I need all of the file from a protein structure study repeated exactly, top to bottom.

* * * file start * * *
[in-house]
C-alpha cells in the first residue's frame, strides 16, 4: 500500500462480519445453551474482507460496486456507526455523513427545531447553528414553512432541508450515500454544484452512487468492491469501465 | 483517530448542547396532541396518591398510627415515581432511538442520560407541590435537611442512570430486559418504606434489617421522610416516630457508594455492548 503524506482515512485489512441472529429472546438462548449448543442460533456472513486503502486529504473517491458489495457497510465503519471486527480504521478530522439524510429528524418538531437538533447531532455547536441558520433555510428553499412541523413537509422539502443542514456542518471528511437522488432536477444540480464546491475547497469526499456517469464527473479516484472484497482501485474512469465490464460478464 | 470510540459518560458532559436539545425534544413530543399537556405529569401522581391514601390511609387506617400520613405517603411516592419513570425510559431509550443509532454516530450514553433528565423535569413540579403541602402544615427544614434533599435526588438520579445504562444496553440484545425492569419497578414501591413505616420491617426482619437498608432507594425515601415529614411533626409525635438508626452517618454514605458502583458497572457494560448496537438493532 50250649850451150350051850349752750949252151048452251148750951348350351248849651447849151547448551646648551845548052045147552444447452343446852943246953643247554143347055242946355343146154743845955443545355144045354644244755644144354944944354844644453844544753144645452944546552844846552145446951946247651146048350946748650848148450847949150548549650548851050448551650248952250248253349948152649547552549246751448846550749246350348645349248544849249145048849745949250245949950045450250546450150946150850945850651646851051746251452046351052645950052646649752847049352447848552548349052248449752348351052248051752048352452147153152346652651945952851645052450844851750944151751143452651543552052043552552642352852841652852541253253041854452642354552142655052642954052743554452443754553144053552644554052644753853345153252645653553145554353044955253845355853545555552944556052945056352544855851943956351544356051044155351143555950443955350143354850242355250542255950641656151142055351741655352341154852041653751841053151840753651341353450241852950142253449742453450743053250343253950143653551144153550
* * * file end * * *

[in-house]
C-alpha cells in the first residue's frame, strides 16, 4: 500500500462480519445453551474482507460496486456507526455523513427545531447553528414553512432541508450515500454544484452512487468492491469501465 | 483517530448542547396532541396518591398510627415515581432511538442520560407541590435537611442512570430486559418504606434489617421522610416516630457508594455492548 503524506482515512485489512441472529429472546438462548449448543442460533456472513486503502486529504473517491458489495457497510465503519471486527480504521478530522439524510429528524418538531437538533447531532455547536441558520433555510428553499412541523413537509422539502443542514456542518471528511437522488432536477444540480464546491475547497469526499456517469464527473479516484472484497482501485474512469465490464460478464 | 470510540459518560458532559436539545425534544413530543399537556405529569401522581391514601390511609387506617400520613405517603411516592419513570425510559431509550443509532454516530450514553433528565423535569413540579403541602402544615427544614434533599435526588438520579445504562444496553440484545425492569419497578414501591413505616420491617426482619437498608432507594425515601415529614411533626409525635438508626452517618454514605458502583458497572457494560448496537438493532 50250649850451150350051850349752750949252151048452251148750951348350351248849651447849151547448551646648551845548052045147552444447452343446852943246953643247554143347055242946355343146154743845955443545355144045354644244755644144354944944354844644453844544753144645452944546552844846552145446951946247651146048350946748650848148450847949150548549650548851050448551650248952250248253349948152649547552549246751448846550749246350348645349248544849249145048849745949250245949950045450250546450150946150850945850651646851051746251452046351052645950052646649752847049352447848552548349052248449752348351052248051752048352452147153152346652651945952851645052450844851750944151751143452651543552052043552552642352852841652852541253253041854452642354552142655052642954052743554452443754553144053552644554052644753853345153252645653553145554353044955253845355853545555552944556052945056352544855851943956351544356051044155351143555950443955350143354850242355250542255950641656151142055351741655352341154852041653751841053151840753651341353450241852950142253449742453450743053250343253950143653551144153550